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Mortgage rates dip below 7% for the first time in over a month

The average rate on a 30-year loan declines to 6.94%.

The average 30-year fixed mortgage rate fell below 7% for the first time since early April, hitting 6.94% from 7.02% a week prior, according to Freddie Mac. Rates declined for the third consecutive week but have hovered around 7% for more than a month.

A separate measure tracking daily rate movement fluctuated between 7% and 7.20% over the last seven days, settling at 7.17% on Thursday, according to Mortgage News Daily.

The spring homebuying season is usually the most active time for the housing market, but it has been slow this year. Elevated mortgage rates, high home prices, and low inventory are challenging homebuyers. Sales of previously owned homes slid in April as supply remained scarce.

"It's very hard to have incredible volume when the rates are high, and the inventory is relatively low to historic measures," Corey Burr, founder of The Burr Group, a real estate agency in Washington D.C., told Yahoo Finance.

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Read more: Mortgage rates today, May 23, 2024: 30-year rates are finally under 7%

Despite pent-up demand for homes, buyers are hesitant to enter the market even after this week's rate dip. According to the Mortgage Bankers Association (MBA), the volume of purchase mortgage applications fell by 1% this week from last.

Mortgage applications are 11% lower than the same week a year ago. Refinance activity, however, jumped 7% weekly and 21% from a year ago.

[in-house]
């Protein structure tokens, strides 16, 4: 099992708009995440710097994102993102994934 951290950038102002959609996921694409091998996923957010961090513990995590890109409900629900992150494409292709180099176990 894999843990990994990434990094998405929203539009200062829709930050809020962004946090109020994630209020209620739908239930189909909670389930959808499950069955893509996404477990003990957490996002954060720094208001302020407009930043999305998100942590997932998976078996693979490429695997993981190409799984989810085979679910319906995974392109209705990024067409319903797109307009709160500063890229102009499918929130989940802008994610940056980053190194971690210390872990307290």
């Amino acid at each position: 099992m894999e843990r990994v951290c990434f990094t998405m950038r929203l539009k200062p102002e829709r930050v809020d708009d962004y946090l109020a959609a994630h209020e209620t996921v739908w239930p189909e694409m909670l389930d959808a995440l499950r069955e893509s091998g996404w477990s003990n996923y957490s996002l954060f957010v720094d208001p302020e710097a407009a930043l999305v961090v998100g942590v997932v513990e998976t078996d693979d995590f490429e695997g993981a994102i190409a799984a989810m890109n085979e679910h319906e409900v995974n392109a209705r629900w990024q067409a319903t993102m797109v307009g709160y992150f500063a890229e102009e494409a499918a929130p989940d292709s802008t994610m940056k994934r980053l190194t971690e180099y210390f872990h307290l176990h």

"Purchase activity continues to lag despite this recent decline in rates … as potential buyers still face limited for-sale inventory and high list prices," said Joel Kan, MBA's deputy chief economist.

At the current average rate, a homebuyer would pay almost $1,600 monthly on a $300,000 home with a 20% down payment, according to the Yahoo Finance mortgage calculator.

Read more: Mortgage rates slip below 7% — is this a good time to buy a house?

The volume of purchase mortgage applications fell by 1% this week.
The volume of purchase mortgage applications fell by 1% this week. (ASSOCIATED PRESS)

Existing home sales retreated 1.9% month over month in April, according to the National Association of Realtors (NAR), during what’s normally the busiest season.

Blame low inventory. Total housing inventory at the end of April was 1.21 million units, according to the NAR. Despite increasing by 9% monthly and 16% annually, supply stands at just 3.5 months. A six-month supply is considered a balanced market. By comparison, pre-COVID months had around 1.9 million homes for sale.

"We are in a new terrain, new territory as to how the lock-in effect or impact will restrain home sales," said Lawrence Yun, chief economist at the NAR.

"We've never seen such a thing,” said Yun, referring to the 3% rate rise over the last two years.

Inventory pressure sent home prices to a new high. The median existing home price gained nearly 6% to $407,600 in April from $385,800 a year ago.

Home prices in all four US regions increased. The West saw the largest jump, at more than 9% year over year, followed by more than 8% in the Northeast, 6% in the Midwest, and 4% in the South.

Rebecca Chen is a reporter for Yahoo Finance and previously worked as an investment tax certified public accountant (CPA).

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